I could have told you how this would all pan out. I can almost see him now, sitting at Miriam's dressing table, looking intently into the mirror as an earnest voice reflects back at him "I could have been somebody. I could have been a contender". But how did it all come to this - Nick Clegg, sitting in his pants, reciting lines from Raging Bull into a ladies dressing table mirror? For that we need to go back to the beginning, to April 2010 and the first live television debate of that year's general election campaign (Fade to black).
(Stage left) A man in a suit stands on one leg. He is balancing behind a podium and reading from his notes. The same phrases are scrawled repeatedly across the page at various angles, 'PLAYING FIELDS OF ETON', 'END OF BOOM AND BUST', 'REMEMBER TO SMILE... SMILEY FACE'. He mumbles something which sounds like 'bigoted woman'. His voice is low, irate, Scottish. But someone is watching. He looks up with a smile that stops short of his eyes. It is Nick. He too is standing on one leg, presumably in deference. Not for long though, because Nick Clegg is about to have the greatest night of his life!
Clegg was on fire! He told the masses what they wanted to hear and they loved him for it. The next day the headlines were all Clegg. On a street corner in London town a small boy with a flat cap (probably in black and white, but not in a racist way) shouted the day's headlines - Nick Clegg seizes his moment in the TV spotlight - Nick Clegg emerges Victorious. But he had promised too much. As he seized power along with the Tories, vows were broken and dreams went unrealised (incidentally I once dreamt about eating a bacon sandwich and actually had one this morning so it's not impossible, Nick). Before long Nick Clegg was a very unpopular man indeed.
And that brings me to current events. Last week Channel 4 News reported allegations made by four different women of sexual impropriety by Lord Rennard, the portly ex-Liberal Democrat chief executive. These are obviously serious allegations but oddly much of the media's ire has been directed at the current leader Nick Clegg rather than the accused. Rumours abound but could Nick really be so disliked that he, more so than Lord Rennard, is going to take the brunt of the media storm?
Some genuinely hate the man whilst others, namely the mainstream media, realise it's just too populist not to hate him. He has made himself a public whipping boy and joins the select group of others whose primary public function, regardless of circumstance, is to take abuse. The Police, Israel, 'Big Business', The Republicans and now Nick Clegg form the rogues gallery of ridicule and contempt here in the UK. We are all guilty of binary, right vs. wrong style thinking at times but this list seems to have been permanently branded 'wrong' by large swathes of the media and the route back from a pre-judged position of public scorn is steep, slippery and, let's face it, nigh on impossible.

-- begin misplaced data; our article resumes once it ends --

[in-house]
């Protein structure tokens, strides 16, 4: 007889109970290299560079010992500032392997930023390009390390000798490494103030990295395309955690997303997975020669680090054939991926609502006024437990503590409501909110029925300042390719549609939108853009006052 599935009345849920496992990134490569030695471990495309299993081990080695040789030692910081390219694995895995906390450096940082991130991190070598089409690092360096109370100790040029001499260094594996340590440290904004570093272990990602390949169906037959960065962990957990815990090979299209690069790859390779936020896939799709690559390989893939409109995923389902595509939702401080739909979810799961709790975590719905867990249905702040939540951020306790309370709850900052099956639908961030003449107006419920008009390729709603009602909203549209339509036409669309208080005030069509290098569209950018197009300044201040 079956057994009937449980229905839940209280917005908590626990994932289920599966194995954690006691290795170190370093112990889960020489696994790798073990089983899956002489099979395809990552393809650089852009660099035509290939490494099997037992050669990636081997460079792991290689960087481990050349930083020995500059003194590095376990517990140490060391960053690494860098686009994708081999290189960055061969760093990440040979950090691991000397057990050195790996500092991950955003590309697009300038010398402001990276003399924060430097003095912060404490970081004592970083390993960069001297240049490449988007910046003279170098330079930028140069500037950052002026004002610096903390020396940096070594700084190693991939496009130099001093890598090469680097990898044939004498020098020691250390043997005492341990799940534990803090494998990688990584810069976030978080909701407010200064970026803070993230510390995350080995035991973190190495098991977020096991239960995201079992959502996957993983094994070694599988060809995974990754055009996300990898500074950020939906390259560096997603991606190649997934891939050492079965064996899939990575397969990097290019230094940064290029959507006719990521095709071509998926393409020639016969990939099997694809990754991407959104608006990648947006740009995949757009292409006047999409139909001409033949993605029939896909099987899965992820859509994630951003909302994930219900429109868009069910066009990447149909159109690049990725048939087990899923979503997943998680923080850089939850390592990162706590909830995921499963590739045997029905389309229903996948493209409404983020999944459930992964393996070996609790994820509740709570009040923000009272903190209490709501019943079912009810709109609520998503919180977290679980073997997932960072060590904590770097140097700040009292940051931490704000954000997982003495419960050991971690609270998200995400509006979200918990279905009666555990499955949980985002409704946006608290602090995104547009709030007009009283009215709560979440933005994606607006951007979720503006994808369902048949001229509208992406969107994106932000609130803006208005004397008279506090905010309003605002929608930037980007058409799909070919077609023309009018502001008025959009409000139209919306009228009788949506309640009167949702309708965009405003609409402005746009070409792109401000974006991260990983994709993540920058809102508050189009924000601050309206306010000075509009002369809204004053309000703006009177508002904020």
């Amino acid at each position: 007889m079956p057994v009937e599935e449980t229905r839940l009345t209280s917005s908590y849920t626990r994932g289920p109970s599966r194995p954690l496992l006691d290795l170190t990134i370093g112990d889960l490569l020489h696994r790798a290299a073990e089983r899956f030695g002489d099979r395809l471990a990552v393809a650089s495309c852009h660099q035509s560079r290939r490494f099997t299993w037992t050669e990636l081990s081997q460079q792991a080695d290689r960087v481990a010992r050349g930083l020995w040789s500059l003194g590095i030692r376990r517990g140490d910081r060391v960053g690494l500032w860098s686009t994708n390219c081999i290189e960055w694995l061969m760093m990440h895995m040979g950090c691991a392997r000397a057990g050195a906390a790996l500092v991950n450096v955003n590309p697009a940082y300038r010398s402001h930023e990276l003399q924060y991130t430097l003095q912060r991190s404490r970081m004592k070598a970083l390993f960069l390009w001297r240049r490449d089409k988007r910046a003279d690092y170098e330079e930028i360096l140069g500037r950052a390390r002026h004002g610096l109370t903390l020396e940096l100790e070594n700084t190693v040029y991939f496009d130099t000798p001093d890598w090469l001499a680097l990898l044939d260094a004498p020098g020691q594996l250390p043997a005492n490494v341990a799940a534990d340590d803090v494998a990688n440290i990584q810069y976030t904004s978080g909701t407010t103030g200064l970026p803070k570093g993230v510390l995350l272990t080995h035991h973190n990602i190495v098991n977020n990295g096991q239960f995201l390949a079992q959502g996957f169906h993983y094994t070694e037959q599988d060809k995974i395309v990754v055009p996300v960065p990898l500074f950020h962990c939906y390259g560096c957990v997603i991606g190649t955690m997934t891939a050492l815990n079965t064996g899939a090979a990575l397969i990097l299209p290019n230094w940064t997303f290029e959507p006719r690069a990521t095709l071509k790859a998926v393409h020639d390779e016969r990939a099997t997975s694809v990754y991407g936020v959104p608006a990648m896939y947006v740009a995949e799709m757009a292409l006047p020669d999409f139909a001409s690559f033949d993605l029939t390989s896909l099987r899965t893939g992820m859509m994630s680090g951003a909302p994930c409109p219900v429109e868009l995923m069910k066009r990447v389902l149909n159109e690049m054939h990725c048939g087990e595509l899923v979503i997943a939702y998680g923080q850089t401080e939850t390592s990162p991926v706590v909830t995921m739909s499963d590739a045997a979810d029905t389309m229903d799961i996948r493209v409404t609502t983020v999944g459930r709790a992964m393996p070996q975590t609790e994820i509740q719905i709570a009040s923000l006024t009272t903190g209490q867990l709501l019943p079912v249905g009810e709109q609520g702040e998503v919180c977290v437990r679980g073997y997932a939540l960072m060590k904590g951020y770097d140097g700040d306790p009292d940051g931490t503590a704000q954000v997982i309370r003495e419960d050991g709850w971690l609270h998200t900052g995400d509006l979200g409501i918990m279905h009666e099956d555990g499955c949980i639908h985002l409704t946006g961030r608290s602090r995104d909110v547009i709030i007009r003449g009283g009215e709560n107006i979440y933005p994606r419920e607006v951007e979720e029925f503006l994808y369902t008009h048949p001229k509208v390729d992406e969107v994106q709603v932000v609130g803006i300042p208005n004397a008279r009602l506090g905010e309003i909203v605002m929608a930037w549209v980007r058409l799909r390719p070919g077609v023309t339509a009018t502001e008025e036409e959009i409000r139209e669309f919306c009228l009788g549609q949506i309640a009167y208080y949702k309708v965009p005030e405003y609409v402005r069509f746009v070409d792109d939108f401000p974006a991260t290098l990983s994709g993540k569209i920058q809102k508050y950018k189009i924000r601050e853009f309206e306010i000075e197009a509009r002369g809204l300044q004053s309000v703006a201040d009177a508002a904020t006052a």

However, there is one major disadvantage that is unique to Nick Clegg on this list which is that he is an individual. The Police, Israel and The Republicans can all change personnel or even a few policies and 'Big Business', whilst also branded unfavourably, is far too abstract a concept for the abuse to ever get too personal (with the notable exception of Fred Goodwin, winner of the 2011 Bastard of The Year Award). But when it comes to Nick Clegg he must take the hatred, the ridicule and the abuse as an individual. It is not the Liberal Democrats that have taken the brunt of public displeasure but Nick himself.
So whatever the truth about the Rennard allegations, Nick Clegg is doomed. Regardless of the circumstances, the media will make sure that he suffers. If it wasn't this then it would be something else and the journey back from public scorn, well it's a long one so I won't keep you any longer Mr Clegg.Suggest a correction